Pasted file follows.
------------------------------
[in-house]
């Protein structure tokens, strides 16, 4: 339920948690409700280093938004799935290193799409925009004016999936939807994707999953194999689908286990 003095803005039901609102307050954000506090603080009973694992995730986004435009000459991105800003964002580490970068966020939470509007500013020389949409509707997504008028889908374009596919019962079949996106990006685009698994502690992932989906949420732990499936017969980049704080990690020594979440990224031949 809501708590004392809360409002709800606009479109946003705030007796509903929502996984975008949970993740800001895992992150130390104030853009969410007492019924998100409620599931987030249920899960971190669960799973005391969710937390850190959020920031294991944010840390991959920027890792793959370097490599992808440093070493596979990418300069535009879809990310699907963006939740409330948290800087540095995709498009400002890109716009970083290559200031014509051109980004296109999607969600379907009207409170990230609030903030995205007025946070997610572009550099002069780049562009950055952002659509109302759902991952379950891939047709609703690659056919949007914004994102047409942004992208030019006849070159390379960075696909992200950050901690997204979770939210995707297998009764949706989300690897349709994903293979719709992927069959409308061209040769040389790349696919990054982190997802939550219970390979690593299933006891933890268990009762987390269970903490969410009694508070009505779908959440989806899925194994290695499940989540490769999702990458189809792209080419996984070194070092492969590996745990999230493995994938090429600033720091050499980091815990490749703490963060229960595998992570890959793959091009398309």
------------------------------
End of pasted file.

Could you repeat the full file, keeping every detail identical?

[in-house]
């Protein structure tokens, strides 16, 4: 339920948690409700280093938004799935290193799409925009004016999936939807994707999953194999689908286990 003095803005039901609102307050954000506090603080009973694992995730986004435009000459991105800003964002580490970068966020939470509007500013020389949409509707997504008028889908374009596919019962079949996106990006685009698994502690992932989906949420732990499936017969980049704080990690020594979440990224031949 809501708590004392809360409002709800606009479109946003705030007796509903929502996984975008949970993740800001895992992150130390104030853009969410007492019924998100409620599931987030249920899960971190669960799973005391969710937390850190959020920031294991944010840390991959920027890792793959370097490599992808440093070493596979990418300069535009879809990310699907963006939740409330948290800087540095995709498009400002890109716009970083290559200031014509051109980004296109999607969600379907009207409170990230609030903030995205007025946070997610572009550099002069780049562009950055952002659509109302759902991952379950891939047709609703690659056919949007914004994102047409942004992208030019006849070159390379960075696909992200950050901690997204979770939210995707297998009764949706989300690897349709994903293979719709992927069959409308061209040769040389790349696919990054982190997802939550219970390979690593299933006891933890268990009762987390269970903490969410009694508070009505779908959440989806899925194994290695499940989540490769999702990458189809792209080419996984070194070092492969590996745990999230493995994938090429600033720091050499980091815990490749703490963060229960595998992570890959793959091009398309």